Last year, the game Edition Wars had a successful Kickstarter campaign, which delivered the RPG-themed card game to backers later in 2012. I ran into the designers at Gen Con this year and they gave me a copy of the game to play. I’d heard pretty positive things about the game and I like RPGs, so I figured I would try it out.
Gameplay is like stepping onto the grids of graph paper and stepping over the litter of a rubber eraser — it’s that tied into RPGs. You and two to four other players each play as gamemasters, out to build a game group, either by recruiting (by drawing from the deck) or by stealing from other gamemasters. Each gamemaster has a special ability, one that will help him in stealing or keeping players in his group. Further, some gamer cards assist the gamemaster with special abilities that will keep them in the group … or send them running to the discard pile.
When a gamemaster draws a gamer, the card is immediately placed in front of him. Each turn, a player draws 2 cards from the draw deck, the cards coming from four different types: The gamer cards, which are the core of the game; Battle cards, which have a variety of values and types (Snark, Blog, or Merch) and are used to steal and defend gaming groups; SWAG cards, which provide lasting enhancements and abilities to battles; and Critical Effect cards, which have immediate effects.
Like other strategy card games similar to Edition Wars, play is pretty straightforward and the simple, helpful rules (one sheet, front and back) support the ease of learning this game. New players can be shuffled and playing in a matter of minutes.
On a turn, a gamemaster may play SWAG cards to bolster his defense and, if he’d like, pick another gamemaster’s gamer to battle over. The attacker identifies the gamer he wants and then lays, face down, a number of cards from his hand. The defender then answers with a number of face down cards.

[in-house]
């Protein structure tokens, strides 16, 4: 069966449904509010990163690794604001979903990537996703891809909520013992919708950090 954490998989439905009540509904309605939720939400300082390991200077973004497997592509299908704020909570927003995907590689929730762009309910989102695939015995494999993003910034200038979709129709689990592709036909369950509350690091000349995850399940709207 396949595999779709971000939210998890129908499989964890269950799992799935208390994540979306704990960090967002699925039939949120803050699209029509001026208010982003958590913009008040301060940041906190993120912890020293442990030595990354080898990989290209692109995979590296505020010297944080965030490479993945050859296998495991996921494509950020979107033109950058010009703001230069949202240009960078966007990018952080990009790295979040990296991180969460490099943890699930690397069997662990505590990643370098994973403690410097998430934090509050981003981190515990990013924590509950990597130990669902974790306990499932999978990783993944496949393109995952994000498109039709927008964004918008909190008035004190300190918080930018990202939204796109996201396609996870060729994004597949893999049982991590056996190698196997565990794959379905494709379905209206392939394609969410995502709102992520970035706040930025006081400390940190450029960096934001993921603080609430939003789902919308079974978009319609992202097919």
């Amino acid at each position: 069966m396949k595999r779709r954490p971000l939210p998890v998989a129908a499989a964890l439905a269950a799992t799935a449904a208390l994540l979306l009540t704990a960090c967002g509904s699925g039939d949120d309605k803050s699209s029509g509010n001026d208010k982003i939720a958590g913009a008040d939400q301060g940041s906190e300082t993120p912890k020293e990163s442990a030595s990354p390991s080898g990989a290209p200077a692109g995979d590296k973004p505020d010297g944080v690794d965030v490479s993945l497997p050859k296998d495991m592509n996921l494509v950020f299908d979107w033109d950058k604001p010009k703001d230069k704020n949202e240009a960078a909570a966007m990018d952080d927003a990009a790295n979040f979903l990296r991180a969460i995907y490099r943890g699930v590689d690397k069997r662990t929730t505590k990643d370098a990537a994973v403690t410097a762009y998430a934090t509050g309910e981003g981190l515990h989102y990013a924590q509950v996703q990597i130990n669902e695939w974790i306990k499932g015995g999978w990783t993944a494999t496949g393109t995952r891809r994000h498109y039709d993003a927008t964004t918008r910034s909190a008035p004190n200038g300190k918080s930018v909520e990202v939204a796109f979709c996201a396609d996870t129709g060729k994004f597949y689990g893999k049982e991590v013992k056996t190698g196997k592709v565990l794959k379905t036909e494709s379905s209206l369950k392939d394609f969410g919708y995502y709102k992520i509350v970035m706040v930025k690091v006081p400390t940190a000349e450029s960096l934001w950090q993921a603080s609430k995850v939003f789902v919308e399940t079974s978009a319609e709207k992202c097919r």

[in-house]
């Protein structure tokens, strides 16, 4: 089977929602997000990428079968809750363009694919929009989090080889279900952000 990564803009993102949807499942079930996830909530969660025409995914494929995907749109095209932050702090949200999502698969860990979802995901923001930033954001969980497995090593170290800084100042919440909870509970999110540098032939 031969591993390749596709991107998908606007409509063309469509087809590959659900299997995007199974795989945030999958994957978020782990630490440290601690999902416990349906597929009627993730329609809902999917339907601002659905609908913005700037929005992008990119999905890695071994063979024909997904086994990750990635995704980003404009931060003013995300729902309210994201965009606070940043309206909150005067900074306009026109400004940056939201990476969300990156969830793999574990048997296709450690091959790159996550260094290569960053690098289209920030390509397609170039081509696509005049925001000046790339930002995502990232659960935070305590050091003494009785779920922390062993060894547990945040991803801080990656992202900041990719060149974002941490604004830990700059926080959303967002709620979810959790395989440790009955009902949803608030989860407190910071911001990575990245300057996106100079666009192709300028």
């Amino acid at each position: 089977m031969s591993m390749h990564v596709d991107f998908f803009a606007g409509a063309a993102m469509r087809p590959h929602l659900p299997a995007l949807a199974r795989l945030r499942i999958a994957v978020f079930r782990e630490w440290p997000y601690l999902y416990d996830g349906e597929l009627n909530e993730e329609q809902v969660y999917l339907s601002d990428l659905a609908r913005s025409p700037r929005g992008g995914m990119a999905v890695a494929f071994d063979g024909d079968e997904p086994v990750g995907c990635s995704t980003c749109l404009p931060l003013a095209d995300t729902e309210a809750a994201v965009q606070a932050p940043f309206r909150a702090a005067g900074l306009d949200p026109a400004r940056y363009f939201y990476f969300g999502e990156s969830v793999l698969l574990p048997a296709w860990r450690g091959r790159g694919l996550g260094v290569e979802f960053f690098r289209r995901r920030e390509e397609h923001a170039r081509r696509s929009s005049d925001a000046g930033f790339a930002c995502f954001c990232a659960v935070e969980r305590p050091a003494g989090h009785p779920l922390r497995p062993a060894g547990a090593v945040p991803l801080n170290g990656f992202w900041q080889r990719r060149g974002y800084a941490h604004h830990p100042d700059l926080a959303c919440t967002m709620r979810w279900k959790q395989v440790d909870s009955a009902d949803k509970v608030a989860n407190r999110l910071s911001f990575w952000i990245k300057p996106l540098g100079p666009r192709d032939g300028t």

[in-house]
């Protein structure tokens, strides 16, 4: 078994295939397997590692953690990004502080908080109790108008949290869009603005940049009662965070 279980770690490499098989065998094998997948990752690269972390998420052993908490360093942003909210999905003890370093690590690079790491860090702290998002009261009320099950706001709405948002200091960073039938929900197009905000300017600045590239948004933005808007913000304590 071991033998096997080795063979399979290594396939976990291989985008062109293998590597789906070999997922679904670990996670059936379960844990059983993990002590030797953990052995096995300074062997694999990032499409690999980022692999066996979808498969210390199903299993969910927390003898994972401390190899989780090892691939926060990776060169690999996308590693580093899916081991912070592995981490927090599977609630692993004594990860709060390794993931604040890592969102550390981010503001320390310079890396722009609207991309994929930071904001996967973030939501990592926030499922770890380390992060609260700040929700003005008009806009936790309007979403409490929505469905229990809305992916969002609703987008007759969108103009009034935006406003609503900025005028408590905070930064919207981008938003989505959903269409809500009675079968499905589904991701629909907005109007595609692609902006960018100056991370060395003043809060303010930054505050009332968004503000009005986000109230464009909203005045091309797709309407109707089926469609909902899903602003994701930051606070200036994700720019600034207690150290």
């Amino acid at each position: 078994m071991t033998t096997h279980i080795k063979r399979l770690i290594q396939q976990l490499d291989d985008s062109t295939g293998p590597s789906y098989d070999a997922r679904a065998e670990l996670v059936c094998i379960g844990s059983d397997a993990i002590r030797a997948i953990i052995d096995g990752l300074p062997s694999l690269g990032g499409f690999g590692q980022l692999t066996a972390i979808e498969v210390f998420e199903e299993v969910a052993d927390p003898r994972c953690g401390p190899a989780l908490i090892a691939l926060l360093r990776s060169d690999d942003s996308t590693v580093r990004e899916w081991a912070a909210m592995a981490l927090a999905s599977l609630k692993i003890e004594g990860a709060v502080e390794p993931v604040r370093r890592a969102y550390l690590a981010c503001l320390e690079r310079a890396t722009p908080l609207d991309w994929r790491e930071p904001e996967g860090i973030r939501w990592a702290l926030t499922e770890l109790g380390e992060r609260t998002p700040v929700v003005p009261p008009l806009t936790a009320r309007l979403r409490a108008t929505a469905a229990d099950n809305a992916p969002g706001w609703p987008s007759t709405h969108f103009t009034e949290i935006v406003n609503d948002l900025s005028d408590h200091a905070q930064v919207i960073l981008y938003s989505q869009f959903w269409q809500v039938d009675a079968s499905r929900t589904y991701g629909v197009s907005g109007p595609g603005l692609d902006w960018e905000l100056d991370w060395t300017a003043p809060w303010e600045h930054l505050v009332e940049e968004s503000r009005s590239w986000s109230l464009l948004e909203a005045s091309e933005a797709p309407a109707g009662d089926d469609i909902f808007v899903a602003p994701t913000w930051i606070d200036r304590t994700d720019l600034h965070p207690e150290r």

Before revealing, the attacker and defender must identify which type of card they will be using in battle — Snark, Blog, or Merch. This means an attacker can bluff by putting out cards he never intended to play and causing the defender to play more cards than he would have otherwise.
Cards are revealed and modifiers are considered. The hand with the highest value keeps or steals the gamer. Play continues in rounds until one player is able to build a gaming group of six gamers — a challenge that can take between 30 and 60 minutes.
It’s easy enough to learn and play, but what makes Edition Wars special is the humor found in the cards. If you have spent anytime with a bag full of dice, you’ll recognize the gamers and gamemasters, and you’ll find a lot of humor in the SWAG and Critical Effect cards. (Battle cards are uniformly similar, with the exception of the cards’ values.)
Critical Effects like “Peek Behind the GM Screen”, which allows you to inspect another GM’s hand, and “Lost Character Sheets”, which instructs you to gather all hands, shuffle, and redeal, are just good fun. SWAG cards are equally creative. “Full Set of Minis” increases a Merch attack by +1, while also giving a defense bonus, and “The Best Campaign EVAH!!!” allows you to end a battle for any player (including you) and dictate the winner of the battle.
It’s seriously fun and has lots of inside jokes and references that gamers will definitely relate to. Still, some of it will probably be lost on those who don’t play RPGs, but the game can still but enjoyable if a player doesn’t know 4e from a lorry.
It feels and plays a bit like Munchkin, but with a different theme. My only complaint would be that the artwork cheapens the game somewhat, but I am, admittedly, a design snob — so factor that into your assessment. You should also know that there is some language on the cards that some families might find inappropriate, though nothing worse than a PG movie.
Edition Wars was a nominee this year for the Gen Con ENnies Award and last year’s OGGIE Awards. One of the benefits of having been Kickstarted, picking up a copy now includes those stretch rewards, including blank cards that you can personalize to your own gaming group. If you have a gaming group with a sense of humor, take a look at Edition Wars. You’ll enjoy it.